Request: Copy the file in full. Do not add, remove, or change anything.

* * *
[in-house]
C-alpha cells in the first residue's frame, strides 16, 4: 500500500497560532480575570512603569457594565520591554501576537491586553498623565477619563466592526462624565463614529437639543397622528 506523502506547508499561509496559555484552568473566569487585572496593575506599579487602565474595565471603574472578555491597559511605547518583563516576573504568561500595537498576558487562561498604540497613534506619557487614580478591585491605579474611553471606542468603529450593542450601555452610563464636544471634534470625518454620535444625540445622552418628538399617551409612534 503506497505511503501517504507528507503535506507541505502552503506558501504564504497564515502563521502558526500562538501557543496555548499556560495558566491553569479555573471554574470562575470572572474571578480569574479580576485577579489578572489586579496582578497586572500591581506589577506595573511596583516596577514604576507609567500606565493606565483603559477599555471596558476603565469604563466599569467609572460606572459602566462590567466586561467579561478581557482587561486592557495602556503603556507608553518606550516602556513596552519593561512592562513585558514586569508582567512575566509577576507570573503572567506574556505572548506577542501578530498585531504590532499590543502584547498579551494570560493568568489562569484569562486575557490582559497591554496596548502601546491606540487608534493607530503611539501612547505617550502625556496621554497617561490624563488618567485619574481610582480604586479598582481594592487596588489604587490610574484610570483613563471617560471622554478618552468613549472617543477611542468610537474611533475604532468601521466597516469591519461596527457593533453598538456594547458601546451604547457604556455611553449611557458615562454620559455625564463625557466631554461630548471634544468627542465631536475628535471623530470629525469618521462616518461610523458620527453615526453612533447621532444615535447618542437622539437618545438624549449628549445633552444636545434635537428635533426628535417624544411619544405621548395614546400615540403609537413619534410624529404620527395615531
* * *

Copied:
[in-house]
C-alpha cells in the first residue's frame, strides 16, 4: 500500500497560532480575570512603569457594565520591554501576537491586553498623565477619563466592526462624565463614529437639543397622528 506523502506547508499561509496559555484552568473566569487585572496593575506599579487602565474595565471603574472578555491597559511605547518583563516576573504568561500595537498576558487562561498604540497613534506619557487614580478591585491605579474611553471606542468603529450593542450601555452610563464636544471634534470625518454620535444625540445622552418628538399617551409612534 503506497505511503501517504507528507503535506507541505502552503506558501504564504497564515502563521502558526500562538501557543496555548499556560495558566491553569479555573471554574470562575470572572474571578480569574479580576485577579489578572489586579496582578497586572500591581506589577506595573511596583516596577514604576507609567500606565493606565483603559477599555471596558476603565469604563466599569467609572460606572459602566462590567466586561467579561478581557482587561486592557495602556503603556507608553518606550516602556513596552519593561512592562513585558514586569508582567512575566509577576507570573503572567506574556505572548506577542501578530498585531504590532499590543502584547498579551494570560493568568489562569484569562486575557490582559497591554496596548502601546491606540487608534493607530503611539501612547505617550502625556496621554497617561490624563488618567485619574481610582480604586479598582481594592487596588489604587490610574484610570483613563471617560471622554478618552468613549472617543477611542468610537474611533475604532468601521466597516469591519461596527457593533453598538456594547458601546451604547457604556455611553449611557458615562454620559455625564463625557466631554461630548471634544468627542465631536475628535471623530470629525469618521462616518461610523458620527453615526453612533447621532444615535447618542437622539437618545438624549449628549445633552444636545434635537428635533426628535417624544411619544405621548395614546400615540403609537413619534410624529404620527395615531